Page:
Baltimore bridge collapse raises concerns about SoCal's bridges. How safe are they?

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Wednesday, March 27, 2024
How safe are SoCal bridges? Baltimore bridge collapse raises concerns
The collapse of Baltimore's Francis Scott Key Bridge is raising alarms about the bridge safety in Southern California, like the Vincent Thomas Bridge.

The collapse of Baltimore's Francis Scott Key Bridge is raising alarms about the safety of bridges in Southern California.

The Vincent Thomas Bridge is a key connector in the Los Angeles and Long Beach Port complex. They are the largest ports on the West Coast with container ships constantly moving through.

"In some way it surprises me that more accidents like this don't happen," said Adam Rose from the USC Sol Price School of Public Policy.

In Baltimore, a massive container ship lost power and was adrift when it struck the bridge, causing it to collapse and plunge into the river.

Local authorities have yet to confirm the identities of those missing but have said they include construction workers who were on the bridge at the time of the collapse. Most, if not all, are from different countries.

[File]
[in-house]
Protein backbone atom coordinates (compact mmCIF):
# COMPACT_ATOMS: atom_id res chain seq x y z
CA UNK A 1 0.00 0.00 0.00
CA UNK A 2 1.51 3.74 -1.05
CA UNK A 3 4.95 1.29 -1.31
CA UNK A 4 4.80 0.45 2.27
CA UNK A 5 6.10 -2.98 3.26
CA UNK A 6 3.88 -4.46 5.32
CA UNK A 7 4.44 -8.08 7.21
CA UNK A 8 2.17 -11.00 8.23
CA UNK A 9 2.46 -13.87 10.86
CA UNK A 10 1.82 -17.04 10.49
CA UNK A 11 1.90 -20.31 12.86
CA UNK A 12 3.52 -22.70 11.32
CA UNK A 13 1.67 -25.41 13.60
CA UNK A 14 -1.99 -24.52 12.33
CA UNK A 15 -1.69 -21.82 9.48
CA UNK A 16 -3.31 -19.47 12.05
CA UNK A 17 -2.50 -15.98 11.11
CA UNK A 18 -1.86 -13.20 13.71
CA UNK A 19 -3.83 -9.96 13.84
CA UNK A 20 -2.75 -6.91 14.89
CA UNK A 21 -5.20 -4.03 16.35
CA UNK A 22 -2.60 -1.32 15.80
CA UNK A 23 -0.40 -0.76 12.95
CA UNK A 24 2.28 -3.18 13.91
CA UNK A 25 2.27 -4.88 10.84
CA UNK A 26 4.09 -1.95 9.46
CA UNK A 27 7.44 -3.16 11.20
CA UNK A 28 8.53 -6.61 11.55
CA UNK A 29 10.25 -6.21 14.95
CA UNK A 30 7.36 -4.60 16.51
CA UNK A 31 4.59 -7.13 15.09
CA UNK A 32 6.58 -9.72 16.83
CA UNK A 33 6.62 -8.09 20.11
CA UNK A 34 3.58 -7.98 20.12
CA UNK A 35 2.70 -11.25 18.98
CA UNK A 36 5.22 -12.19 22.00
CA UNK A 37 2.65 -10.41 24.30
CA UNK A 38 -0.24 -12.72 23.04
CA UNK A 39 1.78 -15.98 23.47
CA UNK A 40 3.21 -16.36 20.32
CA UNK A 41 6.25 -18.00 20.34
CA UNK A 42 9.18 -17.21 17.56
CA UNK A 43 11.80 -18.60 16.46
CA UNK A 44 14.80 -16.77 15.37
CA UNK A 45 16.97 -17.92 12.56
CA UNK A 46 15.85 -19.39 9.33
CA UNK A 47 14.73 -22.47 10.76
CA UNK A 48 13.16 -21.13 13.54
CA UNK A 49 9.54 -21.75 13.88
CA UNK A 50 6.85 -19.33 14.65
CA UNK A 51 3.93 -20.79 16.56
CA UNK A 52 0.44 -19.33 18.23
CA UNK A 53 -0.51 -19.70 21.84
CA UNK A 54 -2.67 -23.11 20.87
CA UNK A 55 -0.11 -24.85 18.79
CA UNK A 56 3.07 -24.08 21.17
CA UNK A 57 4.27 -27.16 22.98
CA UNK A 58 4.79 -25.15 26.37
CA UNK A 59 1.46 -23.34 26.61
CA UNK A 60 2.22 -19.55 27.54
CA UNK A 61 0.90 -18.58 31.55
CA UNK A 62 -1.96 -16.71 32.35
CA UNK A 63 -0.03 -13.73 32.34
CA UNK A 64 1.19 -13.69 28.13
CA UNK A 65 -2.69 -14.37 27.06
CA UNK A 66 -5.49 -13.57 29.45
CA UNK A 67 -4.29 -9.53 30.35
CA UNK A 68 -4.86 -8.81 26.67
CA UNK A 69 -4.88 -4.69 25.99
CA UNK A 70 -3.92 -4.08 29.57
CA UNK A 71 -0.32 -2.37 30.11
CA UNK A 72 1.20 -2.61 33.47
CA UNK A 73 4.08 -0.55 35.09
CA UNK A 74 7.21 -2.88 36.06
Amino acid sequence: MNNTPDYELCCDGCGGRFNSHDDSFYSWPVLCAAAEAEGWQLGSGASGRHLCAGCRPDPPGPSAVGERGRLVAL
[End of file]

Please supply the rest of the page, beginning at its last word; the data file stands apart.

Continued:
The bridge in Baltimore had its pylons on the water, where a ship could hit them. The Pylons for the Vincent Thomas Bridge are on land.

In Southern California, experts say the main threat is an earthquake.

"It's an earthquake zone. I think you have the Inglewood Newport fault running through there, but it needs a bridge so the response then is to make that bridge especially strong," Rose added.

READ ALSO: A list of major US bridge collapses caused by ships and barges

Between 1960 and 2015, there have been 18 bridge collapses in the United States. Any problems with any of these bridges could disrupt a vital shipping port for months.

"It increases congestion for everyone. It spreads those losses broadly, and then we have the supply chain where production gets delayed downstream, and you have the port upstream, which is inoperable and it compounds things even further."

PHOTOS: Francis Scott Key Bridge in Baltimore collapses after cargo ship rams into support column

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A container ship rests against wreckage of the Francis Scott Key Bridge on Tuesday, March 26, 2024, as seen from Pasadena, Md.
AP Photo/Mark Schiefelbein

Rose said this also raises questions about the infrastructure in the country. He says there needs to be long term investment that would cost billions to upgrade roads and bridges.